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Bike Commuting Tips

March 22, 2010

In case you missed my weekend posts, I started triathlon training with a bike ride and a swim.

Today was my first day in 2010 commuting to work by bike. I started biking to work at the end of summer 2008 and haven’t looked back.

I used to live farther from my office so the ride would take me about 45 minutes each way. It was obviously a great work out, plus it saved me some cash I would have spent on the Metro.

Now the bike ride is an easy 15 minutes, but I often do it 4 times a day (to work, home and back for lunch, home for the day). I always start the day in a better mood after getting my heart rate up and enjoying the outdoors first thing.

However, you have to be careful riding in the city. There are plenty of crazy drivers and during rush hour people are cranky and in a hurry. My general thinking is to pretend that you are driving a smartcar and everyone else is driving a Hummer and they are drunk! In other words, assume people are unsafe/don’t see you/won’t stop…better safe than sorry!

Here are a few tips that have kept me safe on the road:

Be alert
I wouldn’t recommend commuting by bike on a few hours of sleep. You have to pay attention to so many things: cars parked on the side of the road (that could open their doors and hit you), pedestrians jaywalking, cars going through red lights, etc. Make sure you are well-rested before hitting the road.

Get the right equipment
First and foremost, I think anyone who rides on city streets without a helmet is making a terrible choice. There is no reason not to. It can save your life. Second, wear bright colored clothing so the drivers will see you loud and clear. At night, you should have a flashing light on your bike or on your clothes.
I also have this little rear view mirror attachment that has been a big help so cars can’t “sneak up” behind me:

Have a plan
If possible, ride on a bike lane, trail or route. When I lived further from the office, I actually took an even longer ride so I could be on a designated bike route the whole ride. Drivers are more aware of you if there are plenty of other riders on the road. On my ride now I go slightly out of the way so I can ride on a bike lane most of the time.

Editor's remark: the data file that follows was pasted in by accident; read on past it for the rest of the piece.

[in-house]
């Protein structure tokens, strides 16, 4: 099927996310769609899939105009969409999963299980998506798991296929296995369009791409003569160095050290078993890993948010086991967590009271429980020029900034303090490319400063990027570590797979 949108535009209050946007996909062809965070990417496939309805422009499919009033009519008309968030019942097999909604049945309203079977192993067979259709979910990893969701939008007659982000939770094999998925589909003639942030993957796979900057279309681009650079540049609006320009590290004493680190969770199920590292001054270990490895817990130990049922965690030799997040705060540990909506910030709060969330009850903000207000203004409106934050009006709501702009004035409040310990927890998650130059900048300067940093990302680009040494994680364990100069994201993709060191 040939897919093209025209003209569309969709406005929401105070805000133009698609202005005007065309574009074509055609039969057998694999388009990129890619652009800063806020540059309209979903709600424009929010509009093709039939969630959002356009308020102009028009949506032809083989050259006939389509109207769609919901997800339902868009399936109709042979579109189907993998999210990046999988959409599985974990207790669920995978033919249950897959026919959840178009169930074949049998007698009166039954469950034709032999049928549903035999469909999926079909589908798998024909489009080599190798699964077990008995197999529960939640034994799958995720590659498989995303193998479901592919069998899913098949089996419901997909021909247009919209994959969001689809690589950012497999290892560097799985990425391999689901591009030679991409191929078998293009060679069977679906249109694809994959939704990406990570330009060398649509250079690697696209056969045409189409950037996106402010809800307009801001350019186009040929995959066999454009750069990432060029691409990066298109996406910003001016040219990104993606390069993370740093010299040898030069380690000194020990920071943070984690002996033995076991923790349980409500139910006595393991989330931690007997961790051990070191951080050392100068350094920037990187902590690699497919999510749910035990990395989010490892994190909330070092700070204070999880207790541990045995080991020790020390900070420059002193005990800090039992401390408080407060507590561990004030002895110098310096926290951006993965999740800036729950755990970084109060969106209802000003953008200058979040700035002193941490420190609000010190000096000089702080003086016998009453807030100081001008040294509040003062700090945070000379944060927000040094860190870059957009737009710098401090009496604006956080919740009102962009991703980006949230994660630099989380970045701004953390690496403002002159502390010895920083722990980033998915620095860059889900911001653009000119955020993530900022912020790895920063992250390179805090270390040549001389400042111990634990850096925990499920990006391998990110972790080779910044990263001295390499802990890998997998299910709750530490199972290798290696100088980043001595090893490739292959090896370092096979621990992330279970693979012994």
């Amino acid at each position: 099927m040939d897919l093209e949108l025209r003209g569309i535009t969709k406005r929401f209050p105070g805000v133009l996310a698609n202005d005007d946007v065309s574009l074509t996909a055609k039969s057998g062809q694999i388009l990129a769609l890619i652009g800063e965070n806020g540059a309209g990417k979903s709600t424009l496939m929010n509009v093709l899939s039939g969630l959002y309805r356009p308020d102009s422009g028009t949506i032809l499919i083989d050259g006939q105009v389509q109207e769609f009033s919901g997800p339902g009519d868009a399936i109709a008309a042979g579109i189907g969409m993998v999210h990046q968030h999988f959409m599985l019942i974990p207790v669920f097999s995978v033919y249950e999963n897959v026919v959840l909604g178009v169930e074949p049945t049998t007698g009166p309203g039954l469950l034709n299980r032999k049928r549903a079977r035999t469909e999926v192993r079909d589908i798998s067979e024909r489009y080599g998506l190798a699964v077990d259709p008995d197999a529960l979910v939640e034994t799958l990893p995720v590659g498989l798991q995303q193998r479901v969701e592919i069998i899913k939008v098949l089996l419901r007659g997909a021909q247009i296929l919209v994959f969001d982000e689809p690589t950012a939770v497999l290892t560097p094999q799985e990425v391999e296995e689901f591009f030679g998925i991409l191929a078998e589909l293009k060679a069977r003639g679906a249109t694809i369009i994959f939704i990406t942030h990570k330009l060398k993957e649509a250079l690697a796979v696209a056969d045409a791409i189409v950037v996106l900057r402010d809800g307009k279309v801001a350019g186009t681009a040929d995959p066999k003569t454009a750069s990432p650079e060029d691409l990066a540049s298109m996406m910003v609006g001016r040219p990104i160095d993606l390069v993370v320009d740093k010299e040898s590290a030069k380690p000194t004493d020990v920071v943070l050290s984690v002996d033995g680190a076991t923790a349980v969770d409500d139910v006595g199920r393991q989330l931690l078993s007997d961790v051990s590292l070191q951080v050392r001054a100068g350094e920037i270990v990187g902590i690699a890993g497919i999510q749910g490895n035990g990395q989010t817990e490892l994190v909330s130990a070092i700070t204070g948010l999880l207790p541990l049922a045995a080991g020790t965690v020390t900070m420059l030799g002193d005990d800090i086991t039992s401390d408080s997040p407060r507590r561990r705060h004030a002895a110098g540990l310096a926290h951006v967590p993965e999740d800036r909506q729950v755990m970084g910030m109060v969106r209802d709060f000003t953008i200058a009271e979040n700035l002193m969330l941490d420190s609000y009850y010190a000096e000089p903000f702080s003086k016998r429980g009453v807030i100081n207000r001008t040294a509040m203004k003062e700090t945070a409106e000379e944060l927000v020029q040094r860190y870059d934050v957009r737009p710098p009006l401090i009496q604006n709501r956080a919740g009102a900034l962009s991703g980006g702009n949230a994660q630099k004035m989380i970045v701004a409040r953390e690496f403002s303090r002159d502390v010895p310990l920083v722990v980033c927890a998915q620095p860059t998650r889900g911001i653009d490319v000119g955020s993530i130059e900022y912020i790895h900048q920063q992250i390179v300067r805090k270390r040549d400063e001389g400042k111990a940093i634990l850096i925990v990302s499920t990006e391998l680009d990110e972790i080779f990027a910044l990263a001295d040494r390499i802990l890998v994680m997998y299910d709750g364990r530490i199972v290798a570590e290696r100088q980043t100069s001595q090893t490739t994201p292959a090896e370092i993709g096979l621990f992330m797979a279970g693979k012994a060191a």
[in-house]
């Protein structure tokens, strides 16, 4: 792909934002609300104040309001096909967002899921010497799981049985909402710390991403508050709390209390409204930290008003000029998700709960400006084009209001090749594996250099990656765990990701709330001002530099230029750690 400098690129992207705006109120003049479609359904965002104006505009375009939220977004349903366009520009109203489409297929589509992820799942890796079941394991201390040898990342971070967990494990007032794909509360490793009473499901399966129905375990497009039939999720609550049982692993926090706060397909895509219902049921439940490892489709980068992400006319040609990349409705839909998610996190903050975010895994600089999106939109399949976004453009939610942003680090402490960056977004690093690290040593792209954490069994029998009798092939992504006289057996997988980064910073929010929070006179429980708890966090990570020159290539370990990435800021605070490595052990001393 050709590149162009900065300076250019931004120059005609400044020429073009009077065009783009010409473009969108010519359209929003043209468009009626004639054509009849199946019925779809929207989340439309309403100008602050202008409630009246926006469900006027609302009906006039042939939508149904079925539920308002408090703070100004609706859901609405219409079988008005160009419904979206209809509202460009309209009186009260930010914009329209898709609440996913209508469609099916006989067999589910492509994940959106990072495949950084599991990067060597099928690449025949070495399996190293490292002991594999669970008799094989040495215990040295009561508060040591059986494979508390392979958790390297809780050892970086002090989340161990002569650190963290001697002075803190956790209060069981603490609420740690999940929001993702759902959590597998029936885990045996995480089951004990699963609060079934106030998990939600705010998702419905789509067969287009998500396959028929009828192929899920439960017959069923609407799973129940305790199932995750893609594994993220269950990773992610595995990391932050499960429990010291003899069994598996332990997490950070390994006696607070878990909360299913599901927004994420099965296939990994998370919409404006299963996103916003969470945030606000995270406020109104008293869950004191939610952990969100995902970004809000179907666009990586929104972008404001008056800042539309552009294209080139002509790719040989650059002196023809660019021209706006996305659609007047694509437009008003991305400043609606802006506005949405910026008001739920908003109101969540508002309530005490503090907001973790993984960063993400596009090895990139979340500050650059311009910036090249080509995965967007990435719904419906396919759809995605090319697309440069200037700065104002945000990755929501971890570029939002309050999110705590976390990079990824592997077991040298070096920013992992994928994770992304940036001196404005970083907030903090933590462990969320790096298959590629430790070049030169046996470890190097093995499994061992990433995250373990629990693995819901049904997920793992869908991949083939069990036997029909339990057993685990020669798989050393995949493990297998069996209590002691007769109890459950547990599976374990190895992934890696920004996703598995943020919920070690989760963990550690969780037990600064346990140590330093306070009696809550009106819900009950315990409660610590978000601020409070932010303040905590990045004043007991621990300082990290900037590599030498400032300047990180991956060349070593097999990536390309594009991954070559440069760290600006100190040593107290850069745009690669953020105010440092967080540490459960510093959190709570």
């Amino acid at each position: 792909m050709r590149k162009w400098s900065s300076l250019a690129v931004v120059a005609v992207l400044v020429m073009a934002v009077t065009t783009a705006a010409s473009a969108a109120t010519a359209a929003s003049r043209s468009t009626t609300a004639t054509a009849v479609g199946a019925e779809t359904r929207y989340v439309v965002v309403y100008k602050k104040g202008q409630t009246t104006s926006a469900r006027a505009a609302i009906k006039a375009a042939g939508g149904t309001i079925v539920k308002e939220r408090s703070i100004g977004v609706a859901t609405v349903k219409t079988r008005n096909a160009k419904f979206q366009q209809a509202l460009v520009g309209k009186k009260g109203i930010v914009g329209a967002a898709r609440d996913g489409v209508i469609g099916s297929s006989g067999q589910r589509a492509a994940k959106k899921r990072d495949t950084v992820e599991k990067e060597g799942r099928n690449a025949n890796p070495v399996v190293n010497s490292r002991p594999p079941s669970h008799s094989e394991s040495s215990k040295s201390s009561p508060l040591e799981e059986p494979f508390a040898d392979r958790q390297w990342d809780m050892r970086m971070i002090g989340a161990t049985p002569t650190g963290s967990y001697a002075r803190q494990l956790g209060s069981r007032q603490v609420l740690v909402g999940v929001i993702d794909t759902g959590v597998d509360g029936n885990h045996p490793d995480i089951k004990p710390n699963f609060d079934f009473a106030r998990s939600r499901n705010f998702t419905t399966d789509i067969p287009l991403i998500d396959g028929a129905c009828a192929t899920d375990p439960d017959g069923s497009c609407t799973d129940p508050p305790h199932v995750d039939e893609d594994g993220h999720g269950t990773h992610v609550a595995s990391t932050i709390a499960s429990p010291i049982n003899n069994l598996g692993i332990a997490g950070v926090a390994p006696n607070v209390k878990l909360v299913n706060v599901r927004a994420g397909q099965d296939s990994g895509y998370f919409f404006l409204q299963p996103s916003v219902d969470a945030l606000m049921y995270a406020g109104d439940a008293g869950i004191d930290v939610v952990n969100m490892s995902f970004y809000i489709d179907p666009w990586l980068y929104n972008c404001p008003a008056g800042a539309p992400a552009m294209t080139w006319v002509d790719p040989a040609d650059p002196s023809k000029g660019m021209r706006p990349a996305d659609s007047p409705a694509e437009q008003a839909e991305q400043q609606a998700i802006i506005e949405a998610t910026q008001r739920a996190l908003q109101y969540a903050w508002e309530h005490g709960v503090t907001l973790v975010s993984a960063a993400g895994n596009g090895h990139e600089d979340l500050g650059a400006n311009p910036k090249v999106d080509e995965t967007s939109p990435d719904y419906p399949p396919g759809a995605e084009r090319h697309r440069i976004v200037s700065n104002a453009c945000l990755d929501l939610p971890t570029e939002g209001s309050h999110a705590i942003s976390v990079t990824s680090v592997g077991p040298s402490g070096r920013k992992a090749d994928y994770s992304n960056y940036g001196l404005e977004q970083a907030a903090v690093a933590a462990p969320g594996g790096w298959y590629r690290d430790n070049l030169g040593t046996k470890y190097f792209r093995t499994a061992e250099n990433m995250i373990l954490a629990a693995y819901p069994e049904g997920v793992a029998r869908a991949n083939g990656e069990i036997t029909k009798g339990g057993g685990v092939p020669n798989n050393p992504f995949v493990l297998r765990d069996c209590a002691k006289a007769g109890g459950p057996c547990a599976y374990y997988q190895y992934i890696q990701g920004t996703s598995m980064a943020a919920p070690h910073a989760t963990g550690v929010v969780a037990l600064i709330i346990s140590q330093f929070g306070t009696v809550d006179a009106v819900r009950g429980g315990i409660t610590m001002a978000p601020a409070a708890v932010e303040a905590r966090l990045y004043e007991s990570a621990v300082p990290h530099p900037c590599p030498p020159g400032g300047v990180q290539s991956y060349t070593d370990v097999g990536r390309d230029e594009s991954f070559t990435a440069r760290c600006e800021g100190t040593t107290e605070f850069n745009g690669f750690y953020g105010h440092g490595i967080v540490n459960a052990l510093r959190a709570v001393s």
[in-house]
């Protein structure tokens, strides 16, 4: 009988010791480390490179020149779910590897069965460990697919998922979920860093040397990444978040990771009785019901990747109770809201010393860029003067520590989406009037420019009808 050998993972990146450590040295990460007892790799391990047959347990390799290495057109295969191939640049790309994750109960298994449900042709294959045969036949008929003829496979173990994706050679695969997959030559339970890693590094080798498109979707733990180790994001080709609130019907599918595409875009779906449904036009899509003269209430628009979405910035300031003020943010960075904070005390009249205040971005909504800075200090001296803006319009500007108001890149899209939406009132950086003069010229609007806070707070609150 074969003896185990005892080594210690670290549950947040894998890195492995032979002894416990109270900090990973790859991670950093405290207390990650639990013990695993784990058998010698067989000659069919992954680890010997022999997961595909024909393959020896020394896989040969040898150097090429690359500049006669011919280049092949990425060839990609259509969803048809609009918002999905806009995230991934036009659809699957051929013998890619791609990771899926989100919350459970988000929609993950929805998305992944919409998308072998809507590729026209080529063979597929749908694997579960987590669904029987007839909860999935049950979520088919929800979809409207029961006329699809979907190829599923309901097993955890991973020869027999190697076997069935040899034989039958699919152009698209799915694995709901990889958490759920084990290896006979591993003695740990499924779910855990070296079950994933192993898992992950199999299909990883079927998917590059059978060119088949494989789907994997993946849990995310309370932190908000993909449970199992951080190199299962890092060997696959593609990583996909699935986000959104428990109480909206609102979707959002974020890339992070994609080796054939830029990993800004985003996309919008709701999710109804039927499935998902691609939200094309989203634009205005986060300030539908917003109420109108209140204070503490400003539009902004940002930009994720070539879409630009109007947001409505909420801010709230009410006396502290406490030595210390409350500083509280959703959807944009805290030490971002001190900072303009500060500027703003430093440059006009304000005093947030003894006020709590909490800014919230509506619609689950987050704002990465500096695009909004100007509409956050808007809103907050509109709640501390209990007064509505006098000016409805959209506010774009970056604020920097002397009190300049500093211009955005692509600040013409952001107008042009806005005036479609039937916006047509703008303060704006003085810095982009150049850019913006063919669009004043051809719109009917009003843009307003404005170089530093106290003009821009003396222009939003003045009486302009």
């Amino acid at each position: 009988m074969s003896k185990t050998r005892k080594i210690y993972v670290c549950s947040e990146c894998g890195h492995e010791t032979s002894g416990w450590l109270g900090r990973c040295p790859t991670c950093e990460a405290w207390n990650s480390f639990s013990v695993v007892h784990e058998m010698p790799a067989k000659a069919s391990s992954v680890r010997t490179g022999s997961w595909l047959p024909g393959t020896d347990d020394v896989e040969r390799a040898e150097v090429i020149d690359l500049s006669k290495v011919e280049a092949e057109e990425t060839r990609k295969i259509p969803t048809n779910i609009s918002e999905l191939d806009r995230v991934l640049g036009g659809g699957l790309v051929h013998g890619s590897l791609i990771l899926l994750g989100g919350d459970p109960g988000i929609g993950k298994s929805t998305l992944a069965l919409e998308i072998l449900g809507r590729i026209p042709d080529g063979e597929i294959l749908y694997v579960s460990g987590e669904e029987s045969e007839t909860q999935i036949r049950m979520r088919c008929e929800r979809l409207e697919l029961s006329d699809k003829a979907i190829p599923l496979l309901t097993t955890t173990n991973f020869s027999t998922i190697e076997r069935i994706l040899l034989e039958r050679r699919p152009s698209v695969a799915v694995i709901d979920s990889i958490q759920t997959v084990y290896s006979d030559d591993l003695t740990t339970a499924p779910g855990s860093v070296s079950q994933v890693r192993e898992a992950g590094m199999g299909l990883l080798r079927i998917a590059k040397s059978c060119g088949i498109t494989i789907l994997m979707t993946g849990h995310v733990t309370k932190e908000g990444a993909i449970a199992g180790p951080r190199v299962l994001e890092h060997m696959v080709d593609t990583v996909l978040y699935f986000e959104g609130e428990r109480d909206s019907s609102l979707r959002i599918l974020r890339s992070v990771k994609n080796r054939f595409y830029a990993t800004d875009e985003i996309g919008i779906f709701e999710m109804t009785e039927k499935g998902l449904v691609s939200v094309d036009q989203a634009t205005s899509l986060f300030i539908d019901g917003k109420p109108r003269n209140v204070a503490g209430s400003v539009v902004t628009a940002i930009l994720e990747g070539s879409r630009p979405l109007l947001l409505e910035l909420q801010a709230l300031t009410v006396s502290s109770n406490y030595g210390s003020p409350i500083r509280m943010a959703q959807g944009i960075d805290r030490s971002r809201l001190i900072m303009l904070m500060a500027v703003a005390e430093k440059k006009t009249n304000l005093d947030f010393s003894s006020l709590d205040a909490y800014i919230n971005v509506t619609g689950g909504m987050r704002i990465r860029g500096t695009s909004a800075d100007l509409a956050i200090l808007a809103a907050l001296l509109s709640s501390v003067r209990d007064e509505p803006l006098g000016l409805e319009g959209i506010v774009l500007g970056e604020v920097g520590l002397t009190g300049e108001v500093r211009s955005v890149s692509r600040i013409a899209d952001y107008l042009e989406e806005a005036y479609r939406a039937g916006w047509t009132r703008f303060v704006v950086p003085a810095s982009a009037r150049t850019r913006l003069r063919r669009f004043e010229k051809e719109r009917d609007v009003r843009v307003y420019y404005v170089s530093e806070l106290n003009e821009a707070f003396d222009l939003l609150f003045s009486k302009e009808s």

It’s also a good idea to do some weekend “research” before you go out during rush hour. You can scout out roads that are more spacious, have fewer potholes, etc.

Avoid blind spots!
Most of the accidents I hear about are bikers being sideswiped by cars. While I’m sure often times it’s the driver’s fault, bikers can try to avoid this situation. I never go through an intersection next to a car. People can turn without signaling or decide to turn at the last minute without seeing you. Better safe than sorry.

Traffic lights are there for a reason
People complain about bike riders that fly through lights without even looking, and I have to agree that’s a bad idea! I treat traffic lights like I would as a walker. If I check and no cars are coming, then I will cross (like jaywalking). But I will always slow down (and most of the time stop completely) to make sure the road is clear. It’s not worth the risk to get to your destination one minute earlier!

Commuting by bike is great for your body, your wallet, and the environment. The first few times are scary but once you adjust it’s a wonderful experience. I highly recommend it if it’s an option for you.

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2 Comments leave one →
  1. March 22, 2010 2:04 pm

    Thanks for the tips! I’m thinking of investing in a bike soon and want to ride it to work when the weather’s nice. This post gave me some really helpful insite!

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